Justia Energy, Oil & Gas Law Opinion Summaries

Articles Posted in Energy, Oil & Gas Law
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The Supreme Court affirmed in part and reversed in part the judgment of the district court which partially affirmed and partially reversed two earlier orders on reconsideration issued by the Montana Public Service Commission, holding that the district court erred in affirming the Commission's orders as related to interconnection costs associated with a certain transmission line.Specifically, the Supreme Court held that the district court (1) erred in upholding the Commission's determination assigning $267 million in network upgrade costs to Appellants; (2) correctly upheld the Commission's decision to calculate avoided energy costs using a proxy model; (3) properly upheld the Commission's decision to calculate ancillary service deductions based on NorthWestern Energy Corporation's proposed rates; and (4) properly upheld the Commission's determination that fifteen-year contract lengths were appropriate for all three of Appellant's projects. View "CED Wheatland Wind, LLC v. Montana Department of Public Service Regulation" on Justia Law

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In this oil and gas case, the Supreme Court reversed the judgment of the court of appeals reversing the trial court's summary judgment, holding that a fact issue remained on Plaintiffs' claim for breach of the lease and that Plaintiffs' argument was not barred by res judicata but that the court of appeals erred by reversing a take-nothing summary judgment as to Plaintiffs' tort and statutory claims.At issue was the meaning and application of an express covenant to protect against drainage that appeared in a lease addendum that expressly limited the location of wells that may trigger Defendant-Lessee's obligation to protect against drainage but did not directly address the location of wells that may cause drainage. Plaintiffs-Lessors argued that the covenant allowed for separate triggering and draining wells and that Defendant breached the covenant by failing to protect against drainage from a non-triggering well. In response, Defendant argued that it had a duty to protect only against drainage from the limited class of triggering wells. The Supreme Court held (1) the addendum was ambiguous because both interpretations of the covenant were reasonable; (2) the court of appeals improperly reversed the trial court's take-nothing summary judgment on Plaintiffs' tort and statutory claims; and (3) remand was required for further proceedings on Plaintiffs' claim for breach of the lease. View "Rosetta Resources Operating, LP v. Martin" on Justia Law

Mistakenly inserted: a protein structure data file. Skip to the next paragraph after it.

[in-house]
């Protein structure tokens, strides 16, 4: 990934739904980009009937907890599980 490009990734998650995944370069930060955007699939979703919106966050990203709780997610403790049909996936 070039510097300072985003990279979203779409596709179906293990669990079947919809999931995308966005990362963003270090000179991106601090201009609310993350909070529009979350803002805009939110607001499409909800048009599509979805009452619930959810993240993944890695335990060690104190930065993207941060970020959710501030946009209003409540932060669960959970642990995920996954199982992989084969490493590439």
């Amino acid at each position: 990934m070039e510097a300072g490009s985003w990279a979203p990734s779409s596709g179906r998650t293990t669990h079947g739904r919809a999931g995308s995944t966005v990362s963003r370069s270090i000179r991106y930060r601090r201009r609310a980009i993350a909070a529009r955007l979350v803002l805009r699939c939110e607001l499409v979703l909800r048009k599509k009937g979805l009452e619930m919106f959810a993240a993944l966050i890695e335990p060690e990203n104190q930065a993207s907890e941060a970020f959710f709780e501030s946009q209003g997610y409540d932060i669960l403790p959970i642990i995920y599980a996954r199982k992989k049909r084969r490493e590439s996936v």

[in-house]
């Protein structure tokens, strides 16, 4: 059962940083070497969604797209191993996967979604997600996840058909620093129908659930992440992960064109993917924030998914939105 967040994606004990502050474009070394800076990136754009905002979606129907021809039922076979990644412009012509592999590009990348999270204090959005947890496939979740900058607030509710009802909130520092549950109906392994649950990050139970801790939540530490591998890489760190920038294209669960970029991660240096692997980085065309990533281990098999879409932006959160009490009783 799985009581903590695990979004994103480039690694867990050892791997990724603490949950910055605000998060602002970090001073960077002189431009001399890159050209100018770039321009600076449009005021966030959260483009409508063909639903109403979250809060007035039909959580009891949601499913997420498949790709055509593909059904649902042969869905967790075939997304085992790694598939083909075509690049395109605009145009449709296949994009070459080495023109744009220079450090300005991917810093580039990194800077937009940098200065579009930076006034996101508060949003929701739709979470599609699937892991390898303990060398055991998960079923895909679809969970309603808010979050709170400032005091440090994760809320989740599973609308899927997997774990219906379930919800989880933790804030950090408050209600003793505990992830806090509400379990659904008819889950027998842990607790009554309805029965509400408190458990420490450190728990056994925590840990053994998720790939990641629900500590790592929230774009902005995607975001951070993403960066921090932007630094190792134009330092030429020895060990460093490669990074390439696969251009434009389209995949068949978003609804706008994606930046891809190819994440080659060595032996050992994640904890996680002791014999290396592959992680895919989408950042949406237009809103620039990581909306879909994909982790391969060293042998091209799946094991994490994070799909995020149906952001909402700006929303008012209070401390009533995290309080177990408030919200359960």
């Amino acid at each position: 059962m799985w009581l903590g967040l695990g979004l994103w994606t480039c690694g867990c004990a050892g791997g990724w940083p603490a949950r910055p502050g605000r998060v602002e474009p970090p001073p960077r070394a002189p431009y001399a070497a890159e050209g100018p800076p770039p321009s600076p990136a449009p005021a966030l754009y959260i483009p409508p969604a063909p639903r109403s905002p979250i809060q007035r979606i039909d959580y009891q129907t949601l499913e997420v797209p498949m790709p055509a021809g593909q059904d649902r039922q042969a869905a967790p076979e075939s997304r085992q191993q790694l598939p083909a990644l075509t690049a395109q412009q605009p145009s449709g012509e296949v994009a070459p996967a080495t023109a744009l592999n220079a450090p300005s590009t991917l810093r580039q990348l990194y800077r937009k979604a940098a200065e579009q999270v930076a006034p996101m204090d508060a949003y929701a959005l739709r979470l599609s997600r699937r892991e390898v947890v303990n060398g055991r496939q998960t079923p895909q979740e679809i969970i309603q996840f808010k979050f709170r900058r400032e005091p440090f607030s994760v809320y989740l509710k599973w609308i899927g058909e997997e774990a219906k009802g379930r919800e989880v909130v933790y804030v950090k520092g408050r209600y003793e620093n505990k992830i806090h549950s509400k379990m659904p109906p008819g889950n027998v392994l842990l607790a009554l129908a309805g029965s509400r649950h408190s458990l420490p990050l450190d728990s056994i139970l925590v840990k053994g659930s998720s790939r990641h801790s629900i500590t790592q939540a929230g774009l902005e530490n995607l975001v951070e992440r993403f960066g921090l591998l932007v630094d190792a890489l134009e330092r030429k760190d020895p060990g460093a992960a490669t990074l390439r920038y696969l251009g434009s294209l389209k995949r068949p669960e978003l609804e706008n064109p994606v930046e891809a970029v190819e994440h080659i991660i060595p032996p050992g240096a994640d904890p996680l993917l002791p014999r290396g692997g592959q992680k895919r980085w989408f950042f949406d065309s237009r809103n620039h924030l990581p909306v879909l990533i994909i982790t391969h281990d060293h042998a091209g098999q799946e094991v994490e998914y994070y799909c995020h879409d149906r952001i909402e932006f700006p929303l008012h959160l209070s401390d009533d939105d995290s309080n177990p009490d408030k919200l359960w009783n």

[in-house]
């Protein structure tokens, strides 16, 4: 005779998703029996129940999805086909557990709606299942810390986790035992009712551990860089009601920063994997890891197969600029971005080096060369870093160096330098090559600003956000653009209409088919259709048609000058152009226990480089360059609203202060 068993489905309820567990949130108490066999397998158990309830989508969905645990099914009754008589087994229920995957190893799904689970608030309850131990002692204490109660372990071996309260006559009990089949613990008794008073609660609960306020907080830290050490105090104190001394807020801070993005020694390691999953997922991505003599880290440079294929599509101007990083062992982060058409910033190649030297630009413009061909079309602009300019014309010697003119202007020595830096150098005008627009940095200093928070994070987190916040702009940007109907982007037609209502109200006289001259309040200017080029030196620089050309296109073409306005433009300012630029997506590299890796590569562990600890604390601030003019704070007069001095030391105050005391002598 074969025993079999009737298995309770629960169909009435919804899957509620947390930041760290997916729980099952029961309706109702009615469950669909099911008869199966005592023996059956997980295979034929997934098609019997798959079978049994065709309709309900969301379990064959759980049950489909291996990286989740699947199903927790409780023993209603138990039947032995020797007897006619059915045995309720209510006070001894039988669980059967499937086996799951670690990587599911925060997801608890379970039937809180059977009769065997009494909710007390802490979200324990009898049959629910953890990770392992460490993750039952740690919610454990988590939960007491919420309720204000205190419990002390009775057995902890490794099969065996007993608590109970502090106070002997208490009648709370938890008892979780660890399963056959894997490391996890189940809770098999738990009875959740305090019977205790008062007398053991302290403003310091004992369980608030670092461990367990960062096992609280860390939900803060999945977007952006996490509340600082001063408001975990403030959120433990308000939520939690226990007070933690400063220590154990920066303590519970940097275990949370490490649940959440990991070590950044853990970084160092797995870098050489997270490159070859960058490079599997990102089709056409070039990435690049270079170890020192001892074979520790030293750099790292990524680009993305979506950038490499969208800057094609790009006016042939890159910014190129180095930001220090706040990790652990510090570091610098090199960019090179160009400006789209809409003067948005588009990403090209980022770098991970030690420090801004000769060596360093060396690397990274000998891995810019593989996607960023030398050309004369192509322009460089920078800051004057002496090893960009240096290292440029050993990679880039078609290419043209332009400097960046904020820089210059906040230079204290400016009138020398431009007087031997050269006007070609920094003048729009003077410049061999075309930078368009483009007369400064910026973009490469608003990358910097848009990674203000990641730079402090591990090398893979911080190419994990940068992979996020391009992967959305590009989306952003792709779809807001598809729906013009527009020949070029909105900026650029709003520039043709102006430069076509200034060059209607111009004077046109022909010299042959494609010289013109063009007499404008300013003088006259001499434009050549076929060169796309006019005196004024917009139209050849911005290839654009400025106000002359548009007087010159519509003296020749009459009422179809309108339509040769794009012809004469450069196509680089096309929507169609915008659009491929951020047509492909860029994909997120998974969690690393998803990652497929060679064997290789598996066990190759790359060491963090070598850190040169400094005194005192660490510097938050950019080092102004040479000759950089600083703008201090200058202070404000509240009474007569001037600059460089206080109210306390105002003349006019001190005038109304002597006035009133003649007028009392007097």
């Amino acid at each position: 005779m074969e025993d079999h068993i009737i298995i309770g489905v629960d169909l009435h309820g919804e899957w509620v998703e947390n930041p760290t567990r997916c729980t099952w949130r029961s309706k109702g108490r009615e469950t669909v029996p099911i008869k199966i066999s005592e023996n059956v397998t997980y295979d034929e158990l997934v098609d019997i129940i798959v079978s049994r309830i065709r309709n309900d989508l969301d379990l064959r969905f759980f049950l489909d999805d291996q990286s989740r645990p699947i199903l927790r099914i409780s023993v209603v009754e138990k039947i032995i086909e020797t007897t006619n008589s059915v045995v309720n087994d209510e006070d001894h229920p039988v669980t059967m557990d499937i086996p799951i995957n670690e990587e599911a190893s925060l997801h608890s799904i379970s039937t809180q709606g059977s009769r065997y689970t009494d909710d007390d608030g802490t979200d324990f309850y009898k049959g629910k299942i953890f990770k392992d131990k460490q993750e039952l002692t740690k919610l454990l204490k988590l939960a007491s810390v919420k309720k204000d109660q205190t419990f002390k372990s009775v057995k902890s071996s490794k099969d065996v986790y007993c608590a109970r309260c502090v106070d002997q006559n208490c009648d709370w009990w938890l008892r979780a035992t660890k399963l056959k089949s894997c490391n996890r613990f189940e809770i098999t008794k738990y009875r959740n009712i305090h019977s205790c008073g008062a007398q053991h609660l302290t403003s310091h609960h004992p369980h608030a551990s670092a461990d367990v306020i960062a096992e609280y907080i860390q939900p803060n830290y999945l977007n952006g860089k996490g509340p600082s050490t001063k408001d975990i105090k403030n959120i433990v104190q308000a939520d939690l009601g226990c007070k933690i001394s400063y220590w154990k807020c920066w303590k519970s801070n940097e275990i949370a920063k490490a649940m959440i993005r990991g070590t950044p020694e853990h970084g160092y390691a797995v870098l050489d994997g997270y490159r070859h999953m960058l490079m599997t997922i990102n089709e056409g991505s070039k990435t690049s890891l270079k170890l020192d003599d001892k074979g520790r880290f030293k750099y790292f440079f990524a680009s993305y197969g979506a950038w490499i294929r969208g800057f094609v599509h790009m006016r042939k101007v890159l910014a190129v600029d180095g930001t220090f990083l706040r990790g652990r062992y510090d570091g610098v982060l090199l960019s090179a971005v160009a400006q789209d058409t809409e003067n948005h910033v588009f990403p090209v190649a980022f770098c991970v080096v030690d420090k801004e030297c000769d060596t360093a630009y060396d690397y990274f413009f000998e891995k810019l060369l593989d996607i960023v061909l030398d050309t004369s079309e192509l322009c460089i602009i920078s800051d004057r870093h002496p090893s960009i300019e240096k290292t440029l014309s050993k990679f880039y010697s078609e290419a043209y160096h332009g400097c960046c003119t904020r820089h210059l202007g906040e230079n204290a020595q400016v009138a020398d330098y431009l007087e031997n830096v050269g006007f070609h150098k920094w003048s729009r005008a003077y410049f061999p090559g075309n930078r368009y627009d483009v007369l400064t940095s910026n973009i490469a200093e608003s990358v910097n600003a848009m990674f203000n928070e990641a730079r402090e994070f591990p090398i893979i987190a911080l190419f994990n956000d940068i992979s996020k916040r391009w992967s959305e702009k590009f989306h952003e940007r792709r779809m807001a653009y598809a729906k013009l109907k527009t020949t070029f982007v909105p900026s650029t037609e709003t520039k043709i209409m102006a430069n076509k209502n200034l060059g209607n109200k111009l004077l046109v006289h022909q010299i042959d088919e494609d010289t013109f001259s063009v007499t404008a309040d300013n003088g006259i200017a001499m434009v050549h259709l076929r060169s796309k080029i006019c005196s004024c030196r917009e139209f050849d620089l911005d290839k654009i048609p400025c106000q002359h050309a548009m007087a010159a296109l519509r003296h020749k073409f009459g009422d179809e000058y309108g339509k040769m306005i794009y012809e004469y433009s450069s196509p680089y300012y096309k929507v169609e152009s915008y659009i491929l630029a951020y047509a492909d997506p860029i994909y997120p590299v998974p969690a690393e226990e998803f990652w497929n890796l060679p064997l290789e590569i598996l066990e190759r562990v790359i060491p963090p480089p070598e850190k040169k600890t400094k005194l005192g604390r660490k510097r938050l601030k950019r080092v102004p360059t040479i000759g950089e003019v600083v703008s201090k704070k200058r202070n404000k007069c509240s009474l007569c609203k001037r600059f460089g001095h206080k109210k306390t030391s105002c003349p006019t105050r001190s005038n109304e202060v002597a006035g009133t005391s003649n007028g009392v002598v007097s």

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The United States District Court for the Western District of Oklahoma certified two questions of law to the Oklahoma Supreme Court relating to the Oklahoma Consumer Protection Act, and whether it applied to conduct outside of Oklahoma. The matter concenred a dispute between Continental Resources, Inc. (Continental), an oil and gas producer headquartered in Oklahoma, and Wolla Oilfield Services, LLC (Wolla), a North Dakota limited liability company that operated as a hot oil service provider in North Dakota. Continental alleged the parties entered into an agreement for Wolla to provide hot oil services at an hourly rate to Continental's wells in North Dakota. As part of the contract, Wolla agreed to submit its invoices through an "online billing system" and to bill accurately and comprehensively for work it performed. A whistleblower in Wolla's accounting department notified Continental about systematic overbilling in connection with this arrangement. Continental conducted an audit and concluded Wolla's employees were overbilling it for time worked. Wolla denies these allegations. The Oklahoma Supreme Court concluded: (1) the Oklahoma Consumer Protection Act does not apply to a consumer transaction when the offending conduct that triggers the Act occurs solely within the physical boundaries of another state; and (2) the Act also does not apply to conduct where, even if the physical location is difficult to pinpoint, such actions or transactions have a material impact on, or material nexus to, a consumer in the state of Oklahoma. View "Continental Resources v. Wolla Oilfield Services" on Justia Law